Enforcement notices and the Chevron case-a look to 2019

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Enforcement notices and the Chevron case-a look to 2019

Published 9 January 2019

As discussed in our previous article the Supreme Court’s decision in the case of HSE v Chevron North Sea Limited (“Chevron”) provided useful clarity as to the approach to be taken on the appeal of an enforcement notice. In short, the appeal is one of the enforcement notice itself rather than of the inspector’s opinion at the time of service. The Court held therefore that evidence not known at the time of service of the enforcement notice can validly be considered in an appeal of that enforcement notice.

The Supreme Court highlighted their view that Inspectors should not feel inhibited by this clarification, as their decisions could be corrected where new information demonstrated that no material risk existed. However, as we suspected, recent HSE statistics show a drop in the number of enforcement notices served. With the Chevron case being heard in the middle of 2017/2018, the figures suggest the case has already had an impact with 8942 enforcement notices served in 2017/2018 compared to the 9507 enforcement notices in the previous year.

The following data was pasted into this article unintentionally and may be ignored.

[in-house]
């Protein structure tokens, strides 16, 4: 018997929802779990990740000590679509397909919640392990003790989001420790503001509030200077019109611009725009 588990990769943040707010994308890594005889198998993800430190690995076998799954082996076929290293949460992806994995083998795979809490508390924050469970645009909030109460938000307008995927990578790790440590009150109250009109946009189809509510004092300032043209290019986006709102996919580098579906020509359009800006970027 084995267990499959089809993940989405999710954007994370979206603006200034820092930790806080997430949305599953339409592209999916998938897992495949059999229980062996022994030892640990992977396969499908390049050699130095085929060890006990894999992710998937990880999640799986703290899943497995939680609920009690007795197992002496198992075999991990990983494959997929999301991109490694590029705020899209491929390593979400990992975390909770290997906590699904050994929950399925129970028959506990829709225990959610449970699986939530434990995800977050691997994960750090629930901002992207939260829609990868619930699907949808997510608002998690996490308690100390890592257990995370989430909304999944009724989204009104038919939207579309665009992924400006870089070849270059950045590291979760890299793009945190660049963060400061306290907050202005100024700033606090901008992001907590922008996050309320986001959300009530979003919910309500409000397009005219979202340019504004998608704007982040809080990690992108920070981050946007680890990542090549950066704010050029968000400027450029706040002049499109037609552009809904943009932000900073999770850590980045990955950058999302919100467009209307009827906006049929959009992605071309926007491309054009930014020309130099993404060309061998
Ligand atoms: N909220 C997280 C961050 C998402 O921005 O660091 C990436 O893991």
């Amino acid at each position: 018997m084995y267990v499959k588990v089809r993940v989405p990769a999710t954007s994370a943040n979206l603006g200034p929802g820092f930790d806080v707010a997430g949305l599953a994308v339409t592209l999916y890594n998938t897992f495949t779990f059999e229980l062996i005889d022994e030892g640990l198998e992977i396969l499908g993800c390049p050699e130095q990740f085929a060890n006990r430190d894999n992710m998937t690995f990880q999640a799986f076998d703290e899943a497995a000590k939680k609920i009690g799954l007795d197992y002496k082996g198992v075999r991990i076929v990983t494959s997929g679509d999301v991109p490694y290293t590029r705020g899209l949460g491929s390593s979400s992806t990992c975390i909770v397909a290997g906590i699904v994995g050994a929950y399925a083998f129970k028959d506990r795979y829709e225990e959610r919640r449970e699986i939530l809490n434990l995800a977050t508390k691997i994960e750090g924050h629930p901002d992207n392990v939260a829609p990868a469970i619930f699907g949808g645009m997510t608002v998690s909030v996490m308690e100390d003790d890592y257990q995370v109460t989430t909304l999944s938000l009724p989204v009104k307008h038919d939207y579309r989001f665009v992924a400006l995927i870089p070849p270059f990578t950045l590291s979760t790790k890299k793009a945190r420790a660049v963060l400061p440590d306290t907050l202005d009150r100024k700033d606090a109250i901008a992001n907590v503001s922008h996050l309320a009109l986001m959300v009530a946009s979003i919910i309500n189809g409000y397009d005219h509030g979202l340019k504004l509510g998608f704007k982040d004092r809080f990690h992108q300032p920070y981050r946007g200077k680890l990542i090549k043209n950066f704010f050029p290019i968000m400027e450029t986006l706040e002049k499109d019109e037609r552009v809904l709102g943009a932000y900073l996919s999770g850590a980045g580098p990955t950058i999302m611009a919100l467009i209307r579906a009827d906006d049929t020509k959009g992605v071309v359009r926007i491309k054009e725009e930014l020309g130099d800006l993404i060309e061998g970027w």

Businesses will no doubt welcome additional caution from the HSE, given the considerable commercial, financial and reputational issues that the service of an enforcement notice can cause.

Furthermore, businesses should also be encouraged by the ability of a Tribunal to undertake a more complete review of the evidence relating to an enforcement notice. Serious consideration should be given to the benefits of an appeal – especially as the HSE could seek to rely on an enforcement notice in a future prosecution.

Looking to 2019, businesses should bear in mind that enforcement notices inhabit a slightly different landscape than they did a year ago. Firstly, enforcement notices should be rarer, as the HSE are more likely to engage informally in borderline cases where the risk of serious injury is not obvious. Secondly, full consideration should be given to material that could support an appeal including additional lines of enquiry or expert evidence that were not available when the enforcement notice was served.

Sadly, as with many court judgments, Chevron does not resolve everything. There is still a grey area relating to who bears the costs of a successful appeal. It would be wise to give thought to early communication with the HSE about new information casting doubt on an enforcement notice as this may well strengthen the costs position on appeal.

Authors

Stephen Sadler

Stephen Sadler

Bristol

+44 (0)117 918 2928

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